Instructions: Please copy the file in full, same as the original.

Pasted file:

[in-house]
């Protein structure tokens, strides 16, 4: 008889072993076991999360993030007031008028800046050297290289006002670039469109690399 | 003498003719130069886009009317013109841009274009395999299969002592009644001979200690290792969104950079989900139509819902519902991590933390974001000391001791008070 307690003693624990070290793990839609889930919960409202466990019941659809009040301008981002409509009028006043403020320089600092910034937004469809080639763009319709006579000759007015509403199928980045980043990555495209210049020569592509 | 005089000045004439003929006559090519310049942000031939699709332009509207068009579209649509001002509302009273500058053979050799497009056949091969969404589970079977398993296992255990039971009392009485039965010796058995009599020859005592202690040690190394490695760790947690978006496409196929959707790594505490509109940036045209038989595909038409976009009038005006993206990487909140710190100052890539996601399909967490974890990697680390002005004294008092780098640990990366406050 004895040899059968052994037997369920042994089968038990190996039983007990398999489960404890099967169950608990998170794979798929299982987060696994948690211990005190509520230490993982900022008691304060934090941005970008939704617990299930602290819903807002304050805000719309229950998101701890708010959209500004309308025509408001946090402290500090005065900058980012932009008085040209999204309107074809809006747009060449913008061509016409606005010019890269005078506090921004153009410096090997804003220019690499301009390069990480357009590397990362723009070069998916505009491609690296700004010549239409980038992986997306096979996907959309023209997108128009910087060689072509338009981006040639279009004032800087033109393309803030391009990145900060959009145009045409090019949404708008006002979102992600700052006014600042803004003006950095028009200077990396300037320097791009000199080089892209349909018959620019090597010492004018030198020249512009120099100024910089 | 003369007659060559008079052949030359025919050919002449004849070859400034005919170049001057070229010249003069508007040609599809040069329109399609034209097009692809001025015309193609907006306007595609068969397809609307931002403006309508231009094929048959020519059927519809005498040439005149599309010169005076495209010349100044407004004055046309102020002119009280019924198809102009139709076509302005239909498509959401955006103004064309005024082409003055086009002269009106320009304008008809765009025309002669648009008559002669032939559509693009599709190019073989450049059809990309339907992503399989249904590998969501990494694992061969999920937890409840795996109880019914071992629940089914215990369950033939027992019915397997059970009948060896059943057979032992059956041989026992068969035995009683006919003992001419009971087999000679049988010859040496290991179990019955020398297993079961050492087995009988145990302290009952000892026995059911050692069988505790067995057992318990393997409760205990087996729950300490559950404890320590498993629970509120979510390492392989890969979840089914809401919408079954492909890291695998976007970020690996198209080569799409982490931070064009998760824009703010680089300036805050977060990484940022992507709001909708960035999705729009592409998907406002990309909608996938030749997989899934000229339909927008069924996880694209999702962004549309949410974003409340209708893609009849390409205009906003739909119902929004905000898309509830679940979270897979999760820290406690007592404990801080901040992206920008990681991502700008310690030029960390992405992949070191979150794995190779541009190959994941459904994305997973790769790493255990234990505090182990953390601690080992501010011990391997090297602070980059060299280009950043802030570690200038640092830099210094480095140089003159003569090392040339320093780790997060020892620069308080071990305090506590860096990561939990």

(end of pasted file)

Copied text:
[in-house]
């Protein structure tokens, strides 16, 4: 008889072993076991999360993030007031008028800046050297290289006002670039469109690399 | 003498003719130069886009009317013109841009274009395999299969002592009644001979200690290792969104950079989900139509819902519902991590933390974001000391001791008070 307690003693624990070290793990839609889930919960409202466990019941659809009040301008981002409509009028006043403020320089600092910034937004469809080639763009319709006579000759007015509403199928980045980043990555495209210049020569592509 | 005089000045004439003929006559090519310049942000031939699709332009509207068009579209649509001002509302009273500058053979050799497009056949091969969404589970079977398993296992255990039971009392009485039965010796058995009599020859005592202690040690190394490695760790947690978006496409196929959707790594505490509109940036045209038989595909038409976009009038005006993206990487909140710190100052890539996601399909967490974890990697680390002005004294008092780098640990990366406050 004895040899059968052994037997369920042994089968038990190996039983007990398999489960404890099967169950608990998170794979798929299982987060696994948690211990005190509520230490993982900022008691304060934090941005970008939704617990299930602290819903807002304050805000719309229950998101701890708010959209500004309308025509408001946090402290500090005065900058980012932009008085040209999204309107074809809006747009060449913008061509016409606005010019890269005078506090921004153009410096090997804003220019690499301009390069990480357009590397990362723009070069998916505009491609690296700004010549239409980038992986997306096979996907959309023209997108128009910087060689072509338009981006040639279009004032800087033109393309803030391009990145900060959009145009045409090019949404708008006002979102992600700052006014600042803004003006950095028009200077990396300037320097791009000199080089892209349909018959620019090597010492004018030198020249512009120099100024910089 | 003369007659060559008079052949030359025919050919002449004849070859400034005919170049001057070229010249003069508007040609599809040069329109399609034209097009692809001025015309193609907006306007595609068969397809609307931002403006309508231009094929048959020519059927519809005498040439005149599309010169005076495209010349100044407004004055046309102020002119009280019924198809102009139709076509302005239909498509959401955006103004064309005024082409003055086009002269009106320009304008008809765009025309002669648009008559002669032939559509693009599709190019073989450049059809990309339907992503399989249904590998969501990494694992061969999920937890409840795996109880019914071992629940089914215990369950033939027992019915397997059970009948060896059943057979032992059956041989026992068969035995009683006919003992001419009971087999000679049988010859040496290991179990019955020398297993079961050492087995009988145990302290009952000892026995059911050692069988505790067995057992318990393997409760205990087996729950300490559950404890320590498993629970509120979510390492392989890969979840089914809401919408079954492909890291695998976007970020690996198209080569799409982490931070064009998760824009703010680089300036805050977060990484940022992507709001909708960035999705729009592409998907406002990309909608996938030749997989899934000229339909927008069924996880694209999702962004549309949410974003409340209708893609009849390409205009906003739909119902929004905000898309509830679940979270897979999760820290406690007592404990801080901040992206920008990681991502700008310690030029960390992405992949070191979150794995190779541009190959994941459904994305997973790769790493255990234990505090182990953390601690080992501010011990391997090297602070980059060299280009950043802030570690200038640092830099210094480095140089003159003569090392040339320093780790997060020892620069308080071990305090506590860096990561939990």